One of the world’s greatest science fiction writers, Isaac Asimov, was born on this day in 1920 (or 1919, even his year of birth is intriguing).
Asimov wrote and edited over 500 books, including the short stories that the films I, Robot and Bicentennial Man were based on.
His 1941 novel Nightfall is widely regarded as the greatest science fiction story of all time.
Asimov’s writing has resulted in an asteroid, a crater on the planet Mars, a Brooklyn elementary school, and one of the world’s highest literary awards being named in his honor. He was also a longtime president of the American Humanist Association.
Above all, Asimov loved a quote. Ladies and Gentlemen, please enjoy 10 of the finest quotes from one of the finest minds of the last century, Isaac Asimov.
People who think they know everything are a great annoyance to those of us who do.
The saddest aspect of life right now is that science gathers knowledge faster than society gathers wisdom.
If knowledge can create problems, it is not through ignorance that we can solve them.
Life is pleasant. Death is peaceful. It’s the transition that’s troublesome.
Writing, to me, is simply thinking through my fingers.
I do not fear computers. I fear the lack of them.
Violence is the last refuge of the incompetent.
I write for the same reason I breathe – because if I didn’t, I would die.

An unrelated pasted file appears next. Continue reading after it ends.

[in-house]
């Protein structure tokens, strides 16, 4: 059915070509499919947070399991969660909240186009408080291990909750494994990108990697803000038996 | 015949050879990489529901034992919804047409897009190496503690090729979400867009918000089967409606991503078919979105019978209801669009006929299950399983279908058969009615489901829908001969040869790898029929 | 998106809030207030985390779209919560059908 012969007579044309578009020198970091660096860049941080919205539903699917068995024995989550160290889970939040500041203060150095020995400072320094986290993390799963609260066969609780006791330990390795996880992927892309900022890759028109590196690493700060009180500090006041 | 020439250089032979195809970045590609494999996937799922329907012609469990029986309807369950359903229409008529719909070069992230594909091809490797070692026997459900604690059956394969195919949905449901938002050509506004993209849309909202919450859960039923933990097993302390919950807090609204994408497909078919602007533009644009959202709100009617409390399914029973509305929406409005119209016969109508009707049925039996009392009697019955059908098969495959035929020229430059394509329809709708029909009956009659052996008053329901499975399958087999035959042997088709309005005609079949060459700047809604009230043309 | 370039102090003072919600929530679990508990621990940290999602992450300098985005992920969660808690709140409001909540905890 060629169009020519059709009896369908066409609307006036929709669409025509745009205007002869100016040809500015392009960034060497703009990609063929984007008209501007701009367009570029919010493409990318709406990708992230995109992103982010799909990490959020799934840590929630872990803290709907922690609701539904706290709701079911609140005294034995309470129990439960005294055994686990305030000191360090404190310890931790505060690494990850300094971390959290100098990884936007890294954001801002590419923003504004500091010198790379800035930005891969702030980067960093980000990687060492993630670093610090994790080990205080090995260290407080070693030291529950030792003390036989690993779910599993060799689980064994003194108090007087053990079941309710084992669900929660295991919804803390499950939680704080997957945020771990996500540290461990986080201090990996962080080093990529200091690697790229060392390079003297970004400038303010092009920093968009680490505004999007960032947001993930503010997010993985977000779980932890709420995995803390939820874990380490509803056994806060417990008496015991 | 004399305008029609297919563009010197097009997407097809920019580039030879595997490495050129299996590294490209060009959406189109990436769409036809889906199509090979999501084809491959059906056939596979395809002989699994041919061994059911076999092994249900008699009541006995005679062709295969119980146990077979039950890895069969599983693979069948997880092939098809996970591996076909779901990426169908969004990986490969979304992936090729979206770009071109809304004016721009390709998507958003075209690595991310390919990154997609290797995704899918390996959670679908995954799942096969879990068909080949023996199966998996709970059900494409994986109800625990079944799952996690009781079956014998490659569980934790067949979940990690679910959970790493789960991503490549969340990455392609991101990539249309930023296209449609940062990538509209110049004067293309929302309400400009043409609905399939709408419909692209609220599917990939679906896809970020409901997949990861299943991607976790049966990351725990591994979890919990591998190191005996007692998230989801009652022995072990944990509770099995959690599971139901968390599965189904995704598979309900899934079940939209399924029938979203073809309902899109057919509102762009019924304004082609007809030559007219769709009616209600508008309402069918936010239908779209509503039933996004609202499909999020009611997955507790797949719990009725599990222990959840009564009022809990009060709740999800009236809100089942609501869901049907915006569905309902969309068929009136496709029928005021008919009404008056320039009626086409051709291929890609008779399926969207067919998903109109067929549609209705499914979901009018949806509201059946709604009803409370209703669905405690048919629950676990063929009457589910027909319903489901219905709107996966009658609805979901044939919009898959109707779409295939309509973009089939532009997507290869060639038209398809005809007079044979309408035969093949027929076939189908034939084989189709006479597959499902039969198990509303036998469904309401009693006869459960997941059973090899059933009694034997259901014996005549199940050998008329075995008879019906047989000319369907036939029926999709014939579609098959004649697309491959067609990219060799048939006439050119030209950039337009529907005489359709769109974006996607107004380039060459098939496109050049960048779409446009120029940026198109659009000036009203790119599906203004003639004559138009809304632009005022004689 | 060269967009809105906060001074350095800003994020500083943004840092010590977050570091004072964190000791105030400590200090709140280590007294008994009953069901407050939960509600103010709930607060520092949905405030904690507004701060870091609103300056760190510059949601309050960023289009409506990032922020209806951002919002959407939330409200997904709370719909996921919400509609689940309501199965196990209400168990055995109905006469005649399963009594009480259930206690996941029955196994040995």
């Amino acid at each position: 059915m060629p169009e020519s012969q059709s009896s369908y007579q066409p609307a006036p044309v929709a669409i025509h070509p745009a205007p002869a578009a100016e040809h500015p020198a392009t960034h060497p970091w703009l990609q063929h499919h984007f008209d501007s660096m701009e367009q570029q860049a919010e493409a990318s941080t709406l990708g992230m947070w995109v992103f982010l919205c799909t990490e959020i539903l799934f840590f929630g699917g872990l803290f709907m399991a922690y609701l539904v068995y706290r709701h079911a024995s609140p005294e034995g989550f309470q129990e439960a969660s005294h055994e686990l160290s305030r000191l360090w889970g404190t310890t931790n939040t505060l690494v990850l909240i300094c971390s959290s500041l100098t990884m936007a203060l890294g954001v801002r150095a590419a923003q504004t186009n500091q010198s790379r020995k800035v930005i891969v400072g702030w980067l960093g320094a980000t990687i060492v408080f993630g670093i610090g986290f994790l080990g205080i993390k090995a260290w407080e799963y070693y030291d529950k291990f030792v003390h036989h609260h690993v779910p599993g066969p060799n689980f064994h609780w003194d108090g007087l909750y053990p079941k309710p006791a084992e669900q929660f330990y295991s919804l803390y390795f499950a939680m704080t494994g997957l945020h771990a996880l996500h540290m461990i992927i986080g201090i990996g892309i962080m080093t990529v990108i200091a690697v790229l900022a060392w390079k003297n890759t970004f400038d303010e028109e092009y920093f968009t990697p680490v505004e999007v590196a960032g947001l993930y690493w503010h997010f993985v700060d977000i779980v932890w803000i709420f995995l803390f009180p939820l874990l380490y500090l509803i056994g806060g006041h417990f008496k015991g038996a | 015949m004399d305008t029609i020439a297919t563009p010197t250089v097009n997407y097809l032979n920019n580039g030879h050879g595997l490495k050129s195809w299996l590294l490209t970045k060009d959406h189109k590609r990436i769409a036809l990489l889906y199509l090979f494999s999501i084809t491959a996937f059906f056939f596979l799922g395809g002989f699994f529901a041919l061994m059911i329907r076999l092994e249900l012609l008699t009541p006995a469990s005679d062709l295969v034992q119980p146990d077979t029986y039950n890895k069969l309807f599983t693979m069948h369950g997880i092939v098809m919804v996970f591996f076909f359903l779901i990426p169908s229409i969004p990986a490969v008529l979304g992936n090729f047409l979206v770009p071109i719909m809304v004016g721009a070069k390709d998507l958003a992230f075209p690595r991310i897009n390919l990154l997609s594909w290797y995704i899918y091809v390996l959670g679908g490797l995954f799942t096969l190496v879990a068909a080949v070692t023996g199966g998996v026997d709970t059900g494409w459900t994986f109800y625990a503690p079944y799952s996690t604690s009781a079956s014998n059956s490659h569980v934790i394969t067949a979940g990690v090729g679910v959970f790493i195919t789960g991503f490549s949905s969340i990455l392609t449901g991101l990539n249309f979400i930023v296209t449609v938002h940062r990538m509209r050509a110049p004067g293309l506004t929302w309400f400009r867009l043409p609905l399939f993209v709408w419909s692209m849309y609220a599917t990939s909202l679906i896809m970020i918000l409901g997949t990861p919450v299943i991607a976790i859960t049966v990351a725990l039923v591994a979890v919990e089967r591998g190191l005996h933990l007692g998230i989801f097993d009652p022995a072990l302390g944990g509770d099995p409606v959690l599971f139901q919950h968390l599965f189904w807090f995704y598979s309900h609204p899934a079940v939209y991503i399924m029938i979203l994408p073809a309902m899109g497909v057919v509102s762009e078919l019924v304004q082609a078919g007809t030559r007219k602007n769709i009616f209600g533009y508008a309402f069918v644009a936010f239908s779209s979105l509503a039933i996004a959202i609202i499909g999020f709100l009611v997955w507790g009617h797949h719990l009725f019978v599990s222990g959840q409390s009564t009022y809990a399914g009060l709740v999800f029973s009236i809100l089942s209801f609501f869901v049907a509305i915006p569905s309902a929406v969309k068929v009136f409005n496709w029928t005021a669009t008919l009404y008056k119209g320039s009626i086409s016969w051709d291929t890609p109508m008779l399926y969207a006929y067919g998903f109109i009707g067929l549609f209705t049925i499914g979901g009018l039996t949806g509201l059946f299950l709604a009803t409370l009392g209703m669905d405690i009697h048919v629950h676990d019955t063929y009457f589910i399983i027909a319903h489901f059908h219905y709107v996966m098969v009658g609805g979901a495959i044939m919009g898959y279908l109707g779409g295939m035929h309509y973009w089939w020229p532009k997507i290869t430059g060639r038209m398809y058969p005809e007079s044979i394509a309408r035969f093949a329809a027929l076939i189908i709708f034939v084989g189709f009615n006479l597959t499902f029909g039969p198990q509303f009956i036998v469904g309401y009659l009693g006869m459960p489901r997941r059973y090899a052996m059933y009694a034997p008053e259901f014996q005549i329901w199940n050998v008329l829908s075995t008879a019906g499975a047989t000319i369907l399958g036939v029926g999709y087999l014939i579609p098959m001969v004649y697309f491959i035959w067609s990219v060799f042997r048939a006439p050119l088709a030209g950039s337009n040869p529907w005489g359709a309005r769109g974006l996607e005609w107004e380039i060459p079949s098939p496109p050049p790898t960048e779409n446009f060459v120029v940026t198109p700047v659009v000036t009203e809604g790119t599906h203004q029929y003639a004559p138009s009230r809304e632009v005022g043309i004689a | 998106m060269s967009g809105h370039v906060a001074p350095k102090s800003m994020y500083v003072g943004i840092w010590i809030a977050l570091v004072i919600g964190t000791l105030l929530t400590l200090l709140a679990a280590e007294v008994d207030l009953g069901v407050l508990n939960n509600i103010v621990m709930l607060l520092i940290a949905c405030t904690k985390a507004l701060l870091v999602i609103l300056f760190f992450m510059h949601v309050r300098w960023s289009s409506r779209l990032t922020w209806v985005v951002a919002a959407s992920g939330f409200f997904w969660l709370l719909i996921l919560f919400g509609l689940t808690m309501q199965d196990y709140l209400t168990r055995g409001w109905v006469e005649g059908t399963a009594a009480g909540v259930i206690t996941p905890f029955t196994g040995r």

It pays to be obvious, especially if you have a reputation for subtlety.
From my close observation of writers… they fall into two groups: 1) those who bleed copiously and visibly at any bad review, and 2) those who bleed copiously and secretly at any bad review.
by Isaac Asimov
In these stories Isaac Asimov creates the Three Laws of Robotics and ushers in the Robot Age.
When Earth is ruled by master-machines, when robots often seem more human than mankind, the Three Laws ensure that humans remain superior and the robots are kept in their rightful place.
But an insane telepathic robot results from a production error; a robot assembled in space logically deduces its superiority to non-rational humanity; and when machines serve mankind rather than individual humans, the machine′s idea of what is good for society may itself contravene the sacred Three Laws…
Amazing and timeless robot stories from the greatest science fiction writer of all time.
About the Contributor
Andrew Cattanach is a regular contributor to The Booktopia Blog. He has been shortlisted for The Age Short Story Prize and was named a finalist for the 2015 Young Bookseller of the Year Award. He enjoys reading, writing and sleeping, though finds it difficult to do them all at once.
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